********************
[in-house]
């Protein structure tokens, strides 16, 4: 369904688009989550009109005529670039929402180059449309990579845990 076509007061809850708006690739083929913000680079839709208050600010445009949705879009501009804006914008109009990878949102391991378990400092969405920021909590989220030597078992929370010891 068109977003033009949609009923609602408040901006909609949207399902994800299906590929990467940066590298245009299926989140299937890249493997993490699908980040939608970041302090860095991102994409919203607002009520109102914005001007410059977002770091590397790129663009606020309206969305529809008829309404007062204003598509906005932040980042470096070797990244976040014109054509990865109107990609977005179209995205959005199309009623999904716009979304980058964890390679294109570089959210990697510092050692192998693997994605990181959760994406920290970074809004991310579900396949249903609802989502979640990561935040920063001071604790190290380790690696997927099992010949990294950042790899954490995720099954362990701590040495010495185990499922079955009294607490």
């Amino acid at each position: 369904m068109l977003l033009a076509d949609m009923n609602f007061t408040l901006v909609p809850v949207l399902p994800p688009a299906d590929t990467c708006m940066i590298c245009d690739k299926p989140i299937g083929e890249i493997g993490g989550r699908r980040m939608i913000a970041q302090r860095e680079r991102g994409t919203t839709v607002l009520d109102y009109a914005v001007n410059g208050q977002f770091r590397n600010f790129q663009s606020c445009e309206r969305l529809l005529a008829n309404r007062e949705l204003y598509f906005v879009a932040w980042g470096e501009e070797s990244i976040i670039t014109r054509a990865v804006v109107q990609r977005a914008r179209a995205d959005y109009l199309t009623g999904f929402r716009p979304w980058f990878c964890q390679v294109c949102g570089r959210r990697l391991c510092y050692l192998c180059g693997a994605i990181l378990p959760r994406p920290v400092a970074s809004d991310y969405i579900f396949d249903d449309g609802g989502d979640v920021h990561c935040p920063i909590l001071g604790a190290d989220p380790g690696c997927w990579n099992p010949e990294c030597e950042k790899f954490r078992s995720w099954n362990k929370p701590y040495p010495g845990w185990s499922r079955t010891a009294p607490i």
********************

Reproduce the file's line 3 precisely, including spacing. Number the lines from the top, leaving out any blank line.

């Amino acid at each position: 369904m068109l977003l033009a076509d949609m009923n609602f007061t408040l901006v909609p809850v949207l399902p994800p688009a299906d590929t990467c708006m940066i590298c245009d690739k299926p989140i299937g083929e890249i493997g993490g989550r699908r980040m939608i913000a970041q302090r860095e680079r991102g994409t919203t839709v607002l009520d109102y009109a914005v001007n410059g208050q977002f770091r590397n600010f790129q663009s606020c445009e309206r969305l529809l005529a008829n309404r007062e949705l204003y598509f906005v879009a932040w980042g470096e501009e070797s990244i976040i670039t014109r054509a990865v804006v109107q990609r977005a914008r179209a995205d959005y109009l199309t009623g999904f929402r716009p979304w980058f990878c964890q390679v294109c949102g570089r959210r990697l391991c510092y050692l192998c180059g693997a994605i990181l378990p959760r994406p920290v400092a970074s809004d991310y969405i579900f396949d249903d449309g609802g989502d979640v920021h990561c935040p920063i909590l001071g604790a190290d989220p380790g690696c997927w990579n099992p010949e990294c030597e950042k790899f954490r078992s995720w099954n362990k929370p701590y040495p010495g845990w185990s499922r079955t010891a009294p607490i």